The Sony XM5, meanwhile, do a reasonably good job of staying in your lugholes, but they tend to give me the unnerving, nagging feeling that they’re never really sealed in as much as I’d ideally like. That’s a problem that so many of our team members seem to have, reflecting the fact that even the finest, most sonically sophisticated buds can often be less than perfect in this key area.

The Bose QC Ultra Earbuds, though, fit like a glove, albeit one that goes inside your ears rather than over your hands – so much so that you could reasonably forget that you’re wearing them at all if you, say, paused your music and forgot to start it back up again. I’ve spent a good deal of time with Beats’ Fit Pro sport earbuds, which themselves offer a more obvious in-ear wing, and the experience is much the same with the Bose as it is with the more sport-ready Beats. If anything, the softness and pliability of that very subtle little wing on the Ultra Earbuds makes them far more comfortable than the Fit Pro, and I’d be confident taking the premium buds running for miles if, a) I trusted the weather to hold, and b) they weren’t the only pair we had in the office.   

True wireless earbuds: Beats Fit Pro

Aside from their invigorating sound and general ease of use, the Beats' in-ear wing tip makes them a joy. (Image credit: What Hi-Fi?)

This might all sound like giving credit for a basic innovation made to fulfil an even more basic requirement, but it matters, especially with regard to what it says about the industry at large. Bose has remembered that, while blockbuster sound and a raft of juicy features are ways of enticing consumers in, the idea of people actually wearing a pair of earbuds for a good deal of time before they fall out or feel like they're going to fall out or begin to hurt is a key ergonomic requirement. Brands are often so fixated on flashy gimmicks (begone, head tracking and touch-sensitive controls!) and, more understandably, the pursuit of great sound that they forget the fundamentals of usability and design. After all, what’s the point of having the best-sounding, best-performing and/or best-looking pair of headphones or wireless in-ears if they're never properly comfortable to use in the first place?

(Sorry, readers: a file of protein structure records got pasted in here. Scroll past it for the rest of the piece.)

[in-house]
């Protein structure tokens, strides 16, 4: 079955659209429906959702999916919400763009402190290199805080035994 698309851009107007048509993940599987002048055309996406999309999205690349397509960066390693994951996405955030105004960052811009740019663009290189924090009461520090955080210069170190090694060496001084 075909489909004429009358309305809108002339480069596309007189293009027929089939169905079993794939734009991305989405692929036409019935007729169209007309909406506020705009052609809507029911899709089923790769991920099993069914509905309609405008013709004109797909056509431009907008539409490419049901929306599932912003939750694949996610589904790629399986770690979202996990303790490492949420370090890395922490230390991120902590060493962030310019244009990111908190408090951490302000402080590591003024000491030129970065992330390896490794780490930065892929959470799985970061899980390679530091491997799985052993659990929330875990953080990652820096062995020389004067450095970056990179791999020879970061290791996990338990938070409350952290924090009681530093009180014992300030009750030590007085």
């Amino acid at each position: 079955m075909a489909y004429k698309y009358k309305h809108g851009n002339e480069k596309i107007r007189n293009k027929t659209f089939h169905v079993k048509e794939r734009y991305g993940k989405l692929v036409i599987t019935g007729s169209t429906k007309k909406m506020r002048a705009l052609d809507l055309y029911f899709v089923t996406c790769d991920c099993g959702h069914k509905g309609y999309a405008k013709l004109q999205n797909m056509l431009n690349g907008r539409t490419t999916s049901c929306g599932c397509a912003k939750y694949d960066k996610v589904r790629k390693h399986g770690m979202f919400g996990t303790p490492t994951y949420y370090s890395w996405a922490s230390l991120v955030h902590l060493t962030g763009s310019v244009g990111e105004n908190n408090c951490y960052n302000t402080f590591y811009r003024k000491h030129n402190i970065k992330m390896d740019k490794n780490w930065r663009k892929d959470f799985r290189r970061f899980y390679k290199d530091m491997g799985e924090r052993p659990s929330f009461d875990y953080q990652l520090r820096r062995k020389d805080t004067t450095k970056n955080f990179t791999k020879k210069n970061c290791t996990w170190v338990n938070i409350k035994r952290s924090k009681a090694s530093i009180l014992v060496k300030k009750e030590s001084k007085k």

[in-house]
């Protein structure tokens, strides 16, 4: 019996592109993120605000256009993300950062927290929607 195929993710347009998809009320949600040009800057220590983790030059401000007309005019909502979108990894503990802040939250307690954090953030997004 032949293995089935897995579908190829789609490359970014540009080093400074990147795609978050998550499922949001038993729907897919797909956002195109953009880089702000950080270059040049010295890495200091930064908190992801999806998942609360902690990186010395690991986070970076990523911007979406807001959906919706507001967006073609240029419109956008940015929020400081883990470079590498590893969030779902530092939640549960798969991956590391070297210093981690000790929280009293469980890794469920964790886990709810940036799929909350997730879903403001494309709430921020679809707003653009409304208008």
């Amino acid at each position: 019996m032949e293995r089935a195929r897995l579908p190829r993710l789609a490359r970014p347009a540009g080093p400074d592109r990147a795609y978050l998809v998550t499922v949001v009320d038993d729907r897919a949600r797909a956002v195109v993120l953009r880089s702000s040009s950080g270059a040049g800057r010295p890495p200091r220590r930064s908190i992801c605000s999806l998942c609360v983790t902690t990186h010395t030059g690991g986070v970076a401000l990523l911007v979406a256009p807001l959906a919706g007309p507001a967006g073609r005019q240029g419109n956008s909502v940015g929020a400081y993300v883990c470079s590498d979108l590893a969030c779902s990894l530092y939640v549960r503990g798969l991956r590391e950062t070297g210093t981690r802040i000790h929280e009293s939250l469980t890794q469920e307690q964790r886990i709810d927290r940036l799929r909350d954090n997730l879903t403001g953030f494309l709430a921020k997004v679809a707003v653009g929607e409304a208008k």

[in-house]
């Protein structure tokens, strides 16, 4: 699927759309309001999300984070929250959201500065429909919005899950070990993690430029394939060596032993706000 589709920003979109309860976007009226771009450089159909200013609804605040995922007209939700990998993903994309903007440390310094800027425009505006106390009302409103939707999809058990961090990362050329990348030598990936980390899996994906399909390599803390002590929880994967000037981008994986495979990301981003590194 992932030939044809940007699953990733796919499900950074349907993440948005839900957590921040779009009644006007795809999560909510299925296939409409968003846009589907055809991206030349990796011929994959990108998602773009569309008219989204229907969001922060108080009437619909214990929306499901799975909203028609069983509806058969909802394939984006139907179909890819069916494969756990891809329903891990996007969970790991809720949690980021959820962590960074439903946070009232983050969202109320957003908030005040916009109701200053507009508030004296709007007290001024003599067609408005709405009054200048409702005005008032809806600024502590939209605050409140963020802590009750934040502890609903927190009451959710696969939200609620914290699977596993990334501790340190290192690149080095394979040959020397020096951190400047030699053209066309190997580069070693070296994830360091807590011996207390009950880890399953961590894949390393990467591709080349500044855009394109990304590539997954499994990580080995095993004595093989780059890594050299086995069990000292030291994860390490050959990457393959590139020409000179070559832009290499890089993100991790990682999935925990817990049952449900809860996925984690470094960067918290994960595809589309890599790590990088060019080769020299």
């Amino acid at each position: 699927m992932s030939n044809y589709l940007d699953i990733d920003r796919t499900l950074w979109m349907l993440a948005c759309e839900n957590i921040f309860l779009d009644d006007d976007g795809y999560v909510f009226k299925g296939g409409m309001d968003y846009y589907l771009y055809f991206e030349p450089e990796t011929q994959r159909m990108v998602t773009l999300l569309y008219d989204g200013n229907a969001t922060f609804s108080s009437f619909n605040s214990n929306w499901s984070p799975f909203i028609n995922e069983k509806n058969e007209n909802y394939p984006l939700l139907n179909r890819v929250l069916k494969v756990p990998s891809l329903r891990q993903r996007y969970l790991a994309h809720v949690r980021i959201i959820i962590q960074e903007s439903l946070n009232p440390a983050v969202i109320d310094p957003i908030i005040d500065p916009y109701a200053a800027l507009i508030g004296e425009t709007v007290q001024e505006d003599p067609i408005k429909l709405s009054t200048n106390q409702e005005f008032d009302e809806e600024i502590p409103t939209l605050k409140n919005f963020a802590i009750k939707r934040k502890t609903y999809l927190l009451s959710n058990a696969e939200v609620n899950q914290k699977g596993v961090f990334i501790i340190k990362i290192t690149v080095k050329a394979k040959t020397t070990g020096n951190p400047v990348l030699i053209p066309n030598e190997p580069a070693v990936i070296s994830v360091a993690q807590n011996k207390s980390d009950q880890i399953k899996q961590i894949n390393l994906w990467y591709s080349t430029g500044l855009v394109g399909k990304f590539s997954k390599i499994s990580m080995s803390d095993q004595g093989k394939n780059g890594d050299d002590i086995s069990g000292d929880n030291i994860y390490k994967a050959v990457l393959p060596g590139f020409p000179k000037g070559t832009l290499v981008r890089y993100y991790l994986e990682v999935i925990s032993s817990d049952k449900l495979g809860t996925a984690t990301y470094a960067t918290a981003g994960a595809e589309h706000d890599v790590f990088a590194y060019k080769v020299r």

With its QuietComfort Ultra Earbuds, Bose has thought about what the consumers want and need, rather than simply dictating to them what the brand feels they should be happy getting. By taking a little time to put the customer first, they’ve come up with something that will give the user a far better, far happier listening experience, even if it’s via something seemingly very small in an area oft-overlooked by mainstream manufacturers.

For that, Bose, I say simply: thank you.


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Harry McKerrell
Staff writer

Harry McKerrell is a staff writer at What Hi-Fi?. During his time at the publication, he has written countless news stories alongside features, advice and reviews of products ranging from floorstanding speakers and music streamers to over-ear headphones, wireless earbuds and portable DACs. He has covered launches from hi-fi and consumer tech brands, and major industry events including IFA, High End Munich and, of course, the Bristol Hi-Fi Show. When not at work he can be found playing hockey, practising the piano or trying to pet strangers' dogs.